The Michigan Legislature has set aside nine days to pass new laws before the end of the calendar year. Bridge has already outlined some of the issues likely to come up in this so-called lame-duck session or early in the next legislative session that begins in January. Today, we offer deeper looks at three measures that may be addressed before the New Year, starting with possible changes to transportation funding. The other issues explored today are Electoral College voting and A-F school grades.
Few can argue that Michigan’s roads stink. They’re pocked with potholes, underfunded by the state and costly for motorists.
Michigan residents are well aware of the problem: 70 percent of the participants in community conversations held by the Center for Michigan in 2013 and 2014 said the state’s transportation infrastructure was an urgent priority. And more than half – 52 percent of conversation participants and 58 percent of those polled by the Center – said they’d be willing to pay more in taxes to fix the roads.
But despite the obvious shape of the roads, and the apparent willingness to fund the repairs, state leaders have had a rough time finding a solution that attacks the problem – Gov. Rick Snyder wants $1 billion in new annual money for roads – with a funding increase palatable to legislators leery of raising taxes.
"I've got to believe it's time," said Tom Casperson, a Republican state senator from Escanaba, who has advocated for additional road funding.
How bad is it? Let us count the ways:
- By some measures, Michigan has some of the worst roads in the country
- It also spends the least on road funding per capita of any state
- And though the state isn’t spending as much money on roads, motorists are: It’s estimated motorists spend $7.7 billion on extra road repairs, extra time and fuel and accidents because of road conditions. Translation: That’s $357 for every motorist for damaged tires and rims and other repairs caused by the sad state of Michigan roads.
All of the solutions considered so far may not even get to half the problem. Former state Rep. Rick Olson has said he believes the $1.2 billion that Snyder originally sought in 2012 is $1 billion short of the amount of new money needed to improve the roads. The Snyder proposal would just repair the existing network, Olson said.
The state’s gas tax – now at 19 cents a gallon – has remained unchanged since 1997, when it rose 4 cents. And the state is one of just seven states that applies the state sales tax to fuel sales. In Michigan, none of the sales tax revenue, which is over 19 cents a gallon when gas exceeds roughly $3.45 a gallon, is dedicated for road funding.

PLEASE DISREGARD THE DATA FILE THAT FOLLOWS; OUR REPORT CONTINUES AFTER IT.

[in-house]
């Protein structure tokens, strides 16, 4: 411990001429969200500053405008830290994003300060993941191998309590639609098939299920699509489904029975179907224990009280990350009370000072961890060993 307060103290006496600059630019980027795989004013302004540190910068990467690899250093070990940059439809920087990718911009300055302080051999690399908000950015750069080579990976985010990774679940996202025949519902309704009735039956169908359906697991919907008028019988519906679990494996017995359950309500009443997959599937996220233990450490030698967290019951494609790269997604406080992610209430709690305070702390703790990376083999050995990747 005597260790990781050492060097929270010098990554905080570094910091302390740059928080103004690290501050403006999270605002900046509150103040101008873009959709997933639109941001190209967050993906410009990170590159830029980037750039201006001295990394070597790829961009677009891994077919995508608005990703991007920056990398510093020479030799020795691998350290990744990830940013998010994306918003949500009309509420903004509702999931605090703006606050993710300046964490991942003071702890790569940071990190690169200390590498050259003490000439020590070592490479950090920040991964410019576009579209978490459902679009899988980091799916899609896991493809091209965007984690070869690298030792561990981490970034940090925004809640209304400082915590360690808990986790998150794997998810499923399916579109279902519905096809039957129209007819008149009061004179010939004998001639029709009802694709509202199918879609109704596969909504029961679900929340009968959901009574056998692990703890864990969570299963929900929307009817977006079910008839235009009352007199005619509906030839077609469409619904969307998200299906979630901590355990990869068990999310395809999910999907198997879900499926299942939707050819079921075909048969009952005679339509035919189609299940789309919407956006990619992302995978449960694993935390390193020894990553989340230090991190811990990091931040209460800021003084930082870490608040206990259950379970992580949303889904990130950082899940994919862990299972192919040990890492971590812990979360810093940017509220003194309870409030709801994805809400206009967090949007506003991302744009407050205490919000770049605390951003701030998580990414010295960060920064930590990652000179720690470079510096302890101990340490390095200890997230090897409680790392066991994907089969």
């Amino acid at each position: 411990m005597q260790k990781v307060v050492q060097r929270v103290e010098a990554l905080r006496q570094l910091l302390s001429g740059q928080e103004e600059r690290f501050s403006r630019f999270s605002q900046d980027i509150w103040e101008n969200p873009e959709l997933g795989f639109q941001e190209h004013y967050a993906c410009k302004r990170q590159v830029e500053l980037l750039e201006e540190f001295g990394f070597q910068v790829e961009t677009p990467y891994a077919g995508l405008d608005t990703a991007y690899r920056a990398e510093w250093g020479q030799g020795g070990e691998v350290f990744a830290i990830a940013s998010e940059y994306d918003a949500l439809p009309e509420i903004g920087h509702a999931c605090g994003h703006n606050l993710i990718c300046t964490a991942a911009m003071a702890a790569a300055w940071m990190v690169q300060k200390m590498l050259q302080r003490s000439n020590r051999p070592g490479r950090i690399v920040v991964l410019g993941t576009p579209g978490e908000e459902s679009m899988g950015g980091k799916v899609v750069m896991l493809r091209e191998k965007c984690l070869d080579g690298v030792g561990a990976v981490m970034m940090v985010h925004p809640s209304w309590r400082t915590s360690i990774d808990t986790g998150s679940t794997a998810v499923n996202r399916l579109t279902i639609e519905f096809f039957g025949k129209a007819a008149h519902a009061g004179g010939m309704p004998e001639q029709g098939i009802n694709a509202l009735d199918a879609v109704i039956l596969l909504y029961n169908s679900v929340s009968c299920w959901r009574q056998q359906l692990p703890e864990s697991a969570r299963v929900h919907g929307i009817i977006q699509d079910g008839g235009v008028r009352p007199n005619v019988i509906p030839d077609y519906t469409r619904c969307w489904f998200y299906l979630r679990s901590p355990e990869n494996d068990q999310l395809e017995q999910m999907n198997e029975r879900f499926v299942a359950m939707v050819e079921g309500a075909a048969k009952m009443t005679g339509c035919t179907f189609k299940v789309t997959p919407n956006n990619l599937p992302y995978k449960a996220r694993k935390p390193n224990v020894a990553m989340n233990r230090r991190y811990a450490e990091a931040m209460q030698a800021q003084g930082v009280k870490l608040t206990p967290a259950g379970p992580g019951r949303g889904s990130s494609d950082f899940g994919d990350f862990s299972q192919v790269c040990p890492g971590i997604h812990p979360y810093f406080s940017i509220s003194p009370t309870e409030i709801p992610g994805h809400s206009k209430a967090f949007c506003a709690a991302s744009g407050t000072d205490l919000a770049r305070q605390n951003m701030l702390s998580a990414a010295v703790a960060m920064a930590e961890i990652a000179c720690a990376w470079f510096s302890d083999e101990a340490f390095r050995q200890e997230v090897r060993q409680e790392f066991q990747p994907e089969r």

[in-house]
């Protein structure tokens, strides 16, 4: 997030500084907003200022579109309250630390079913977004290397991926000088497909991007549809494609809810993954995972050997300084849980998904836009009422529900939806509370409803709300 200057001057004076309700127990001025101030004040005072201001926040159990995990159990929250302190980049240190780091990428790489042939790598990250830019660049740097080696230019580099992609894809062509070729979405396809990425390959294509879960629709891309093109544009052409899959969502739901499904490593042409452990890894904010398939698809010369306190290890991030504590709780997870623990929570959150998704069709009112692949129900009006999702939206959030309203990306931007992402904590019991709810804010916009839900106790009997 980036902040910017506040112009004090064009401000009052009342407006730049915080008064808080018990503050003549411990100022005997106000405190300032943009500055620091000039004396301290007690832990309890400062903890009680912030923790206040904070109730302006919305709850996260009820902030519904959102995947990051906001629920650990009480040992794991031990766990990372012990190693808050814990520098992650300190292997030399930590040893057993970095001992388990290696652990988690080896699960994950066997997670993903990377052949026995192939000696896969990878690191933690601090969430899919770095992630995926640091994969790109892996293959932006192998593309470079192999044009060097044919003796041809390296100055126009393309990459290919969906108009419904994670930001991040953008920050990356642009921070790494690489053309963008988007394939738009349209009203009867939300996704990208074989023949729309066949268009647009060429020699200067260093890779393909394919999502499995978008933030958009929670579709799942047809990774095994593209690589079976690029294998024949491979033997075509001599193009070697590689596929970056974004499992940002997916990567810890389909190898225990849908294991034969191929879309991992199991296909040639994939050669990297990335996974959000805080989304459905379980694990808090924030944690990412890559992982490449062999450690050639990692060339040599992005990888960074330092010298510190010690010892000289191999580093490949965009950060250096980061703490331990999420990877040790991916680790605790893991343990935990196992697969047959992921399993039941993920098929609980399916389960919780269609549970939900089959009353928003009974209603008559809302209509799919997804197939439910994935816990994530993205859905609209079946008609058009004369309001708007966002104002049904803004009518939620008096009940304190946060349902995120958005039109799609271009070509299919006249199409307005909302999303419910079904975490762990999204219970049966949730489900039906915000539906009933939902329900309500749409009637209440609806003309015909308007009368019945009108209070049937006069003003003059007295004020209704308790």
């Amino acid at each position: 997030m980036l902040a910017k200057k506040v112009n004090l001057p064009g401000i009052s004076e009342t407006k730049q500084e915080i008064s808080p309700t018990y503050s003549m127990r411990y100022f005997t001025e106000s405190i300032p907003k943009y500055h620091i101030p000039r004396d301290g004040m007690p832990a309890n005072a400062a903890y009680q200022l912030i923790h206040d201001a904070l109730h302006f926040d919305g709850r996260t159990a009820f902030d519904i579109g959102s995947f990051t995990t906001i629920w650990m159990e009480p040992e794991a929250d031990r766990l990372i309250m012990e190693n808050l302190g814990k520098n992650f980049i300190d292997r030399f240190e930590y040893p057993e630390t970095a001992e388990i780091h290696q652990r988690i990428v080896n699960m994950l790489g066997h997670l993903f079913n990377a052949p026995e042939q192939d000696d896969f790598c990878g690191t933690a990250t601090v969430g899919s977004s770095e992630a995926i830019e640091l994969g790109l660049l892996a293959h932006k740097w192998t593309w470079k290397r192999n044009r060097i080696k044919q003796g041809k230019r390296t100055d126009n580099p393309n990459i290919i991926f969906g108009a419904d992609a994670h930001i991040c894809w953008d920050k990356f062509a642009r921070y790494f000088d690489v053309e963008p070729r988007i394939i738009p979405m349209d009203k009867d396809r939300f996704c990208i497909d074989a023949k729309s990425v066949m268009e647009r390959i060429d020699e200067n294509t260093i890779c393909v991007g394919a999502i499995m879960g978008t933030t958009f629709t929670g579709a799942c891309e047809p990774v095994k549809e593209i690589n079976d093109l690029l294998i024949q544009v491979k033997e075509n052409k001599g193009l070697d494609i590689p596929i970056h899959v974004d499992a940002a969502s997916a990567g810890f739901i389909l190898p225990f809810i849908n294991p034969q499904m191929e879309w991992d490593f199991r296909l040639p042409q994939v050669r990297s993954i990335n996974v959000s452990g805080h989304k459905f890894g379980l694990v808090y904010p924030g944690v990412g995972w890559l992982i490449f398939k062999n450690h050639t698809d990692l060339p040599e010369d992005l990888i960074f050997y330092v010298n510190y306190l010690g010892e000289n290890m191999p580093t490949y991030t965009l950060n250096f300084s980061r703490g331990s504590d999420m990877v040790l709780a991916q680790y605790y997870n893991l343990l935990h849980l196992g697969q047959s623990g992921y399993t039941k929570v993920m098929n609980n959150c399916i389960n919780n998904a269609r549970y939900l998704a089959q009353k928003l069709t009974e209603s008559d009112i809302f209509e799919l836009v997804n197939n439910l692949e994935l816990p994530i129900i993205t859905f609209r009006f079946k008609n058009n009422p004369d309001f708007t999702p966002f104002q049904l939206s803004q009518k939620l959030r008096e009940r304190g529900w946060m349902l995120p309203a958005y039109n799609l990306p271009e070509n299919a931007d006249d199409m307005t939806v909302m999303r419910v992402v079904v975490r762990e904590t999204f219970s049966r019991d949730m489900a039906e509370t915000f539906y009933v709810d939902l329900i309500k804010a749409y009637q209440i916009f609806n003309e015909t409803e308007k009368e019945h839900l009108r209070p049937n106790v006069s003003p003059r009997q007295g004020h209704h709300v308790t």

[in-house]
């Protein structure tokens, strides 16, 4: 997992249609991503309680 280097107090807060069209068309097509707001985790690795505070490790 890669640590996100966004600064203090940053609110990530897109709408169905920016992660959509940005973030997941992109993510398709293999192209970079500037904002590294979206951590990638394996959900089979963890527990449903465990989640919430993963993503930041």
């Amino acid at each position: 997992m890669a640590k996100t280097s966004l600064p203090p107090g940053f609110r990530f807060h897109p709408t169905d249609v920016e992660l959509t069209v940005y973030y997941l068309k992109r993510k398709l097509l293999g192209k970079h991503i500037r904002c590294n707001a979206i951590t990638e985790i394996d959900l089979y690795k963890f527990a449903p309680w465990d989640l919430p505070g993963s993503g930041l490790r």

The legislature did agree in March to a one-time infusion of $285 million in new money for road maintenance, mainly to help county road commissions deal with the huge expense of clearing the snow generated by last winter’s historic snowfalls in much of the state.
But more ambitious plans to repair Michigan’s roads and bridges collapsed in June in advance of the fall elections.
Legislators could not agree on any of the proposals. House Speaker Jase Bolger pitched the idea of replacing the 19 cents per gallon tax (and 15 cents on diesel) with a 6 percent tax on the wholesale cost of either, in addition to other changes. But that plan would not have raised additional money - and with gas prices lower today, it would actually have produced less money.
Bolger’s counterpart in the senate, Majority Leader Randy Richardville, (R., Monroe) had a different proposal, calling for an increase in the gas tax that could, over time, raise the current tax – now 19 cents – an additional 7 cents a gallon and possibly as much as 24 more cents a gallon. It too failed.
Now, with the elections over, some believe the lame-duck legislature may be more willing to pass a road-funding deal. Snyder, Richardville and others have said it is a priority. And the highly influential Michigan Chamber of Commerce has long supported a massive infusion of cash and its executive director, Rich Studley, recently said the chamber may take the issue to the ballot if Lansing’s leaders don’t solve the problem.
But political trouble could still loom for road fixes if a deal isn't struck before January, when a handful of more conservative Republicans will take their seats in the legislature, welcomed by some sitting legislators who have already signed a “no-new-taxes” pledge. Are moderate Republicans willing to potentially anger voters during the lame duck session before the new legislature takes over?
What we know
Because of the tricky political landscape that will get trickier come January, proponents of a road funding deal are looking at the lame-duck session as the best time to patch a long-unfilled hole. Casperson said he believes a first start may be taking a look at Bolger's more austere attempt. But he hopes the legislature's leaders go for the big fix: a long-term solution that paves the way for smoother roads. It may mean removing the sales tax off gas, replacing it with a roads-dedicated tax ‒ and then tacking 1 percent onto the sales tax to make up for the loss of revenue from fuel sales, as others have proposed. That would be a big change, and a controversial one.
"I'm hoping we take a shot at putting something into this and fix it," he said.
That may be a tall order, and Casperson knows it. "I think we've got a better shot now than in January," he said.